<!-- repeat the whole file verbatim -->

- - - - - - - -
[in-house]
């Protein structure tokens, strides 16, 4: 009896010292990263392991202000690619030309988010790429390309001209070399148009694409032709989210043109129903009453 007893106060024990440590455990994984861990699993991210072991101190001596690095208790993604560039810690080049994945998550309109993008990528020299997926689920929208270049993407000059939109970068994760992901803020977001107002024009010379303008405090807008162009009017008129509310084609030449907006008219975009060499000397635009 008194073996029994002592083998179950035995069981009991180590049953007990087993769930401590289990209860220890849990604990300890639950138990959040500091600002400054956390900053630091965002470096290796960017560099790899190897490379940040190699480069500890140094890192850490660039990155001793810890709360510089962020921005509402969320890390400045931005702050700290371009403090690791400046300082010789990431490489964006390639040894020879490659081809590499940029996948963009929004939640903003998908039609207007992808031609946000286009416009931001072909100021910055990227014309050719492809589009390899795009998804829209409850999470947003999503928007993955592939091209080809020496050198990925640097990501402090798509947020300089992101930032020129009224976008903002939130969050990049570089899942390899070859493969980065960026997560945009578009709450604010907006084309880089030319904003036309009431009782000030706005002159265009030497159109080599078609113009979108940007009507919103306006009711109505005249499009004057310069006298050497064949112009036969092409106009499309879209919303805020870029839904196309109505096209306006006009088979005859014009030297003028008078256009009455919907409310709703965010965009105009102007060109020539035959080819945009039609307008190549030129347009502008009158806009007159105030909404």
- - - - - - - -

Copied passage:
[in-house]
């Protein structure tokens, strides 16, 4: 009896010292990263392991202000690619030309988010790429390309001209070399148009694409032709989210043109129903009453 007893106060024990440590455990994984861990699993991210072991101190001596690095208790993604560039810690080049994945998550309109993008990528020299997926689920929208270049993407000059939109970068994760992901803020977001107002024009010379303008405090807008162009009017008129509310084609030449907006008219975009060499000397635009 008194073996029994002592083998179950035995069981009991180590049953007990087993769930401590289990209860220890849990604990300890639950138990959040500091600002400054956390900053630091965002470096290796960017560099790899190897490379940040190699480069500890140094890192850490660039990155001793810890709360510089962020921005509402969320890390400045931005702050700290371009403090690791400046300082010789990431490489964006390639040894020879490659081809590499940029996948963009929004939640903003998908039609207007992808031609946000286009416009931001072909100021910055990227014309050719492809589009390899795009998804829209409850999470947003999503928007993955592939091209080809020496050198990925640097990501402090798509947020300089992101930032020129009224976008903002939130969050990049570089899942390899070859493969980065960026997560945009578009709450604010907006084309880089030319904003036309009431009782000030706005002159265009030497159109080599078609113009979108940007009507919103306006009711109505005249499009004057310069006298050497064949112009036969092409106009499309879209919303805020870029839904196309109505096209306006006009088979005859014009030297003028008078256009009455919907409310709703965010965009105009102007060109020539035959080819945009039609307008190549030129347009502008009158806009007159105030909404």